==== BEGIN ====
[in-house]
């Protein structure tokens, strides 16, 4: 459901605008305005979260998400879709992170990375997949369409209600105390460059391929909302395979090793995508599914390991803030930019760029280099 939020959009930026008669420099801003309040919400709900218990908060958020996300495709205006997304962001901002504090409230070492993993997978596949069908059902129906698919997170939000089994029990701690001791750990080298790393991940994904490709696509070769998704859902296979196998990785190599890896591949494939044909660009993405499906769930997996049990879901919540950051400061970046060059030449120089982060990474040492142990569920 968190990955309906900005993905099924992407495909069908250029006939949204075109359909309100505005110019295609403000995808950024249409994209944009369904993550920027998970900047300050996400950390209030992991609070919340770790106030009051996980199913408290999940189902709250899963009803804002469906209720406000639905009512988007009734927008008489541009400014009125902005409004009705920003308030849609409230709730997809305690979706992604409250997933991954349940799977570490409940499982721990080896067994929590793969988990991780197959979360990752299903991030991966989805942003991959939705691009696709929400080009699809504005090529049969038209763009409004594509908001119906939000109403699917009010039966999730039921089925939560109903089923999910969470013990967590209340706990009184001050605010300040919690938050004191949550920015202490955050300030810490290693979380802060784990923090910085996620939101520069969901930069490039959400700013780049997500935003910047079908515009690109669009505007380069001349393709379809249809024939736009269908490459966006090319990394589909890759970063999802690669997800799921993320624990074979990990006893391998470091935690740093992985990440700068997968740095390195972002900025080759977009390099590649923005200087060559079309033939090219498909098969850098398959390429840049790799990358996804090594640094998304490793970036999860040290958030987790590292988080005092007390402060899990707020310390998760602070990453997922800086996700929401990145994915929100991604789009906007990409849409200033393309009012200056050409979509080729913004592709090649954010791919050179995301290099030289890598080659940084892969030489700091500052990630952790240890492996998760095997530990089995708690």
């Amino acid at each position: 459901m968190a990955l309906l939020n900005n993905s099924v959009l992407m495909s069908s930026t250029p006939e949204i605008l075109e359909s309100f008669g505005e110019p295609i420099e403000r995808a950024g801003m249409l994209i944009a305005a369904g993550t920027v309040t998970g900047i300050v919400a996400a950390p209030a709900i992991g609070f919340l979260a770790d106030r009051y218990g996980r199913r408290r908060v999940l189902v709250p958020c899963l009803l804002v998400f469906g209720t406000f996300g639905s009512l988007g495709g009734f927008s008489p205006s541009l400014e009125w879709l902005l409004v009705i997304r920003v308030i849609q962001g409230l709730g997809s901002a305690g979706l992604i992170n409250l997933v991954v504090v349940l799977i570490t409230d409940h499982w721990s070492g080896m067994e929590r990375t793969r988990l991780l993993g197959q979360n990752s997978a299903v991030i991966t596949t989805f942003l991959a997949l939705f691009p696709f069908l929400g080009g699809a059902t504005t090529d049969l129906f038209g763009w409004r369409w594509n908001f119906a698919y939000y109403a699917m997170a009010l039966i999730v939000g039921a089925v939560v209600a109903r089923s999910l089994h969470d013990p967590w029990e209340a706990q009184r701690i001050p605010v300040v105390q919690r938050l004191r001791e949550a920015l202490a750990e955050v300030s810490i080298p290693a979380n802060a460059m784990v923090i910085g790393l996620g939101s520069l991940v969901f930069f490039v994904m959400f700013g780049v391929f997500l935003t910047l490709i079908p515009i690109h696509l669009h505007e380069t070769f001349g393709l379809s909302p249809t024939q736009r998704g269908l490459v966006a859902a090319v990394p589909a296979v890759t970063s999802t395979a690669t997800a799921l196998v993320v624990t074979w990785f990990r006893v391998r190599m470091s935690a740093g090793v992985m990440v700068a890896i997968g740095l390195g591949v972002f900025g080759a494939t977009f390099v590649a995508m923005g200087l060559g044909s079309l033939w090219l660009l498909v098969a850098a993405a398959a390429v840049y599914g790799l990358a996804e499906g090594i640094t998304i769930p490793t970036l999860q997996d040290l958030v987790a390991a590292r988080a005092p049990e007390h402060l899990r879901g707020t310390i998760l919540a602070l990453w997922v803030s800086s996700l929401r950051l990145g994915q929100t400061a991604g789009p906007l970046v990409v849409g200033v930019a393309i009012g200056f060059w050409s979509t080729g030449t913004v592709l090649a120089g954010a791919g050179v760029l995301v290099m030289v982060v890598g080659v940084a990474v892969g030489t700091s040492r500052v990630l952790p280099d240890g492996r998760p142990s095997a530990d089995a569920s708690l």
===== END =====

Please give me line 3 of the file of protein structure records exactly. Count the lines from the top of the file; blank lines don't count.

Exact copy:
């Amino acid at each position: 459901m968190a990955l309906l939020n900005n993905s099924v959009l992407m495909s069908s930026t250029p006939e949204i605008l075109e359909s309100f008669g505005e110019p295609i420099e403000r995808a950024g801003m249409l994209i944009a305005a369904g993550t920027v309040t998970g900047i300050v919400a996400a950390p209030a709900i992991g609070f919340l979260a770790d106030r009051y218990g996980r199913r408290r908060v999940l189902v709250p958020c899963l009803l804002v998400f469906g209720t406000f996300g639905s009512l988007g495709g009734f927008s008489p205006s541009l400014e009125w879709l902005l409004v009705i997304r920003v308030i849609q962001g409230l709730g997809s901002a305690g979706l992604i992170n409250l997933v991954v504090v349940l799977i570490t409230d409940h499982w721990s070492g080896m067994e929590r990375t793969r988990l991780l993993g197959q979360n990752s997978a299903v991030i991966t596949t989805f942003l991959a997949l939705f691009p696709f069908l929400g080009g699809a059902t504005t090529d049969l129906f038209g763009w409004r369409w594509n908001f119906a698919y939000y109403a699917m997170a009010l039966i999730v939000g039921a089925v939560v209600a109903r089923s999910l089994h969470d013990p967590w029990e209340a706990q009184r701690i001050p605010v300040v105390q919690r938050l004191r001791e949550a920015l202490a750990e955050v300030s810490i080298p290693a979380n802060a460059m784990v923090i910085g790393l996620g939101s520069l991940v969901f930069f490039v994904m959400f700013g780049v391929f997500l935003t910047l490709i079908p515009i690109h696509l669009h505007e380069t070769f001349g393709l379809s909302p249809t024939q736009r998704g269908l490459v966006a859902a090319v990394p589909a296979v890759t970063s999802t395979a690669t997800a799921l196998v993320v624990t074979w990785f990990r006893v391998r190599m470091s935690a740093g090793v992985m990440v700068a890896i997968g740095l390195g591949v972002f900025g080759a494939t977009f390099v590649a995508m923005g200087l060559g044909s079309l033939w090219l660009l498909v098969a850098a993405a398959a390429v840049y599914g790799l990358a996804e499906g090594i640094t998304i769930p490793t970036l999860q997996d040290l958030v987790a390991a590292r988080a005092p049990e007390h402060l899990r879901g707020t310390i998760l919540a602070l990453w997922v803030s800086s996700l929401r950051l990145g994915q929100t400061a991604g789009p906007l970046v990409v849409g200033v930019a393309i009012g200056f060059w050409s979509t080729g030449t913004v592709l090649a120089g954010a791919g050179v760029l995301v290099m030289v982060v890598g080659v940084a990474v892969g030489t700091s040492r500052v990630l952790p280099d240890g492996r998760p142990s095997a530990d089995a569920s708690l």